Redefining “Bullying”

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According to Donegan (2012), the term “bully” is traceable back to the 16th century, but according to Wikipedia it didn’t always have a negative conotation, and in fact once meant “sweetheart”. Fast forward to the 21st century and my goodness how this word has evolved! With the more recent “cyber bullying” being put into the mix, the term evolves yet again to include how our social lives now include an online and/or digital presence.

I had never thought about whether or not this term was still relevant but after reading Boyd’s (2010) article, it seems that teenagers don’t necessarily relate to this word. What I now wonder is if this has to do with our generation’s lack of evolution into their cyber world? If kids only percieve the word “bullying” to be relevant only to physical acts or things that happen face-to-face, could this be because of the manner we are eductating them about what bullying really is? As adults we are expected to guide today’s youth through making smart choices in ALL aspects of their lives. However, how much can we teach them if we ourselves do not fully understand of the ways in which kids are socializing?

I’m sure that schools make an effort to educate kids on what we call “cyber bullying”, especially in middle school and high school. What I wonder about is how effective it all is? Do kids dismiss what they’re told assuming adults don’t really know what it’s like. Should we be demonstrating rather than telling so that they can connect better to the concepts?

Transferring our values online

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I think everyone will agree that school has been a place that does not only try to educate children in content knowledge but also in a variety of social values, which we hope children will take and apply in the real world. Today’s real world involves an online presence and yet we don’t teach character education in relation to our digital lives. I think that whatever form of value education is happening in individual schools, there is a need to make the connection to digital citizenship more obvious and apparent within the curriculum. As I mentioned in my previous blog post, if we teach them to respect people, places and things around them, these same values need to apply to their behavior online.

Cyberspace is so fast and vast that putting limitations on it can be difficult. I imagine this is the reason why may schools and districts feel that generally banning or locking major parts of the internet is safer than allowing it because there isn’t enough manpower to actually monitor student activity! A educators we are used to being able to monitor our students and guide them through things, this just isn’t possible when it comes to being online.

This brings me to the case of Avery Doninger. I understand that she was fighting for her right to freedom of speech, however, change the targeted person from ‘school official’ to ‘fellow student’ and it would probably turn into a case of cyber bullying. Just because she was attacking an adult, does that make it ok?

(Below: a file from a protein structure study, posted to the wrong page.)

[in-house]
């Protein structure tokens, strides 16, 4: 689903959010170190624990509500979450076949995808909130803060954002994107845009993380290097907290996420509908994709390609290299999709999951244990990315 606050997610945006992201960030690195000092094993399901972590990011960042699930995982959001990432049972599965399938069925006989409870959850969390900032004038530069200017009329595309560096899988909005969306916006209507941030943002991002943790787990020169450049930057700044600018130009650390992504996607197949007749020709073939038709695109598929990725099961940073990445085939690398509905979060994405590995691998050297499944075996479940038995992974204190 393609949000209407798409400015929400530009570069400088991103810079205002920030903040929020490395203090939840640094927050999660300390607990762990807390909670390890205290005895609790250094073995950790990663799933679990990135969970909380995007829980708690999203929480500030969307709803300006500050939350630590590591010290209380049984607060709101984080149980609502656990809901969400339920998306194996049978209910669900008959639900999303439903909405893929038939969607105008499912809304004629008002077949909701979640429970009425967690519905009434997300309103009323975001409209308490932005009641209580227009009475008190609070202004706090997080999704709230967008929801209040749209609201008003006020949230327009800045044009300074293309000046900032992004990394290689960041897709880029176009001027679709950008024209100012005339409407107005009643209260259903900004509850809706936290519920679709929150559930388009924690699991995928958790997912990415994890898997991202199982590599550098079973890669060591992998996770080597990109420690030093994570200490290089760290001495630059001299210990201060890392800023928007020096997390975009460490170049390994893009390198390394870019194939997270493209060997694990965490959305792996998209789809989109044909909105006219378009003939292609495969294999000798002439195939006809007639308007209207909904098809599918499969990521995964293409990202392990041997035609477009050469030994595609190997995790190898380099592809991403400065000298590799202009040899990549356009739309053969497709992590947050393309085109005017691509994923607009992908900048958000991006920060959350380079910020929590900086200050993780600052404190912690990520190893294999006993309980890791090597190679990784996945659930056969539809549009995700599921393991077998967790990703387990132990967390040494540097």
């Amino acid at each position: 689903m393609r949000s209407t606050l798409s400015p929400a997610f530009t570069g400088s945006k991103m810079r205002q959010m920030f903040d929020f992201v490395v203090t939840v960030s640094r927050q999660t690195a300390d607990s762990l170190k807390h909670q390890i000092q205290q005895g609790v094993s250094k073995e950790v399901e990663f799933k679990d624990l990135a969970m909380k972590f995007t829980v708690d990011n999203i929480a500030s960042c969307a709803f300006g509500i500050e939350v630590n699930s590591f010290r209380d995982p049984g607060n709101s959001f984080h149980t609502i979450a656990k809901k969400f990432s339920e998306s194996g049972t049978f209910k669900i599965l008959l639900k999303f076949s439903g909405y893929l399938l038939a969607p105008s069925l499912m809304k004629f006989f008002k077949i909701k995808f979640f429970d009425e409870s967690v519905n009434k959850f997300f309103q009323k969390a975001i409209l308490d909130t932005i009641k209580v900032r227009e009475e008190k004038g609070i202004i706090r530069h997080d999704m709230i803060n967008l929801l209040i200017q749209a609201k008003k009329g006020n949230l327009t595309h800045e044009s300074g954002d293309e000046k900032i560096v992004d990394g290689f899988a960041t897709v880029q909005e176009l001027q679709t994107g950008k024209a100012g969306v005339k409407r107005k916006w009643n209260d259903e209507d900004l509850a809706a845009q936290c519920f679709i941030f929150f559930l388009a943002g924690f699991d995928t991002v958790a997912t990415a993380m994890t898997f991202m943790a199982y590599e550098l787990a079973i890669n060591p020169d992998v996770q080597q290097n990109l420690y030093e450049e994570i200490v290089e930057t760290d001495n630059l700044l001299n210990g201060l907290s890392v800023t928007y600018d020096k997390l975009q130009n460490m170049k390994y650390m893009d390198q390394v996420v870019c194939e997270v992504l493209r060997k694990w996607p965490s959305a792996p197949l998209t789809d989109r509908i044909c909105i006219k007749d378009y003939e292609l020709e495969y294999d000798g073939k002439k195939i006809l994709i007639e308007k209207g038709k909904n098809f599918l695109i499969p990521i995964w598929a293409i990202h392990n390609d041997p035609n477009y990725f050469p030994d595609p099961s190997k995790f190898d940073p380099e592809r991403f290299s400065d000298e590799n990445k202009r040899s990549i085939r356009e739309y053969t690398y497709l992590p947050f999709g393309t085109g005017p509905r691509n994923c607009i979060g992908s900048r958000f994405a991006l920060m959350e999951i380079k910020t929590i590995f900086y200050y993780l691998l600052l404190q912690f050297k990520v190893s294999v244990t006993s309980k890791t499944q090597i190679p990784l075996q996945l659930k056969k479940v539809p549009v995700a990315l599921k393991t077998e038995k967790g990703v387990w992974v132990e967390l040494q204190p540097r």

Digitally blurring lines

I feel technology has really blurred the ilnes of what is acceptable and unacceptable in our society these days. It presses even further the importance of teachers putting more effort into understanding the digital world so that we can help teach appropriate online behavior. Technology just moves forward so fast that it is difficult to come up with a set of “rules” that encompasses everything that people may be participating in. Plus, people are creating new pieces to this world everyday, it’s not exactly easy to keep up.

Digital footprint, copyright, cyber bullying, digital citizenship, regardless of what we talk about, I think more than ever it is important to make connections to our core human values: respect, responsibility, empathy etc. but to make the connection to our digital lives more apparent.

A little something to think about…

Here is a video I found when I was doing some research on copyrights. It turns out that the song “Happy Birthday” is still making money! So technically, should we be paying something everytime we sing this song?!?! COETAIL seems to be about sharing our work (not copying and claiming to be one’s own), but sharing so that we can all help each other learn. I think that when a creative work becomes a part of culture, as this song has become a part of birthdays around the world, really, doesn’t it belong to society now? How long is enough for copyrighting? I mean, the original composer passed away quite some time ago, so it’s become about people who want to make money. What’s your opinion?

2 Responses

  1. Hi Pana,
    Nice idea about copyright and happy birthday song. I think there are some ideas or master piece of works which have become the public properties where people are using, enjoying and also earning. I feel at least at some point credit should be given to the original author, composer or creator to keep the culture of recognizing others valuable intellectual properties.
    iqbal

    1. You are right, I had no idea who had written “Happy Birthday” till I saw this YouTube video. I doubt anyone in our society today give it a second thought! Something to consider when teaching children about digital citizenship.

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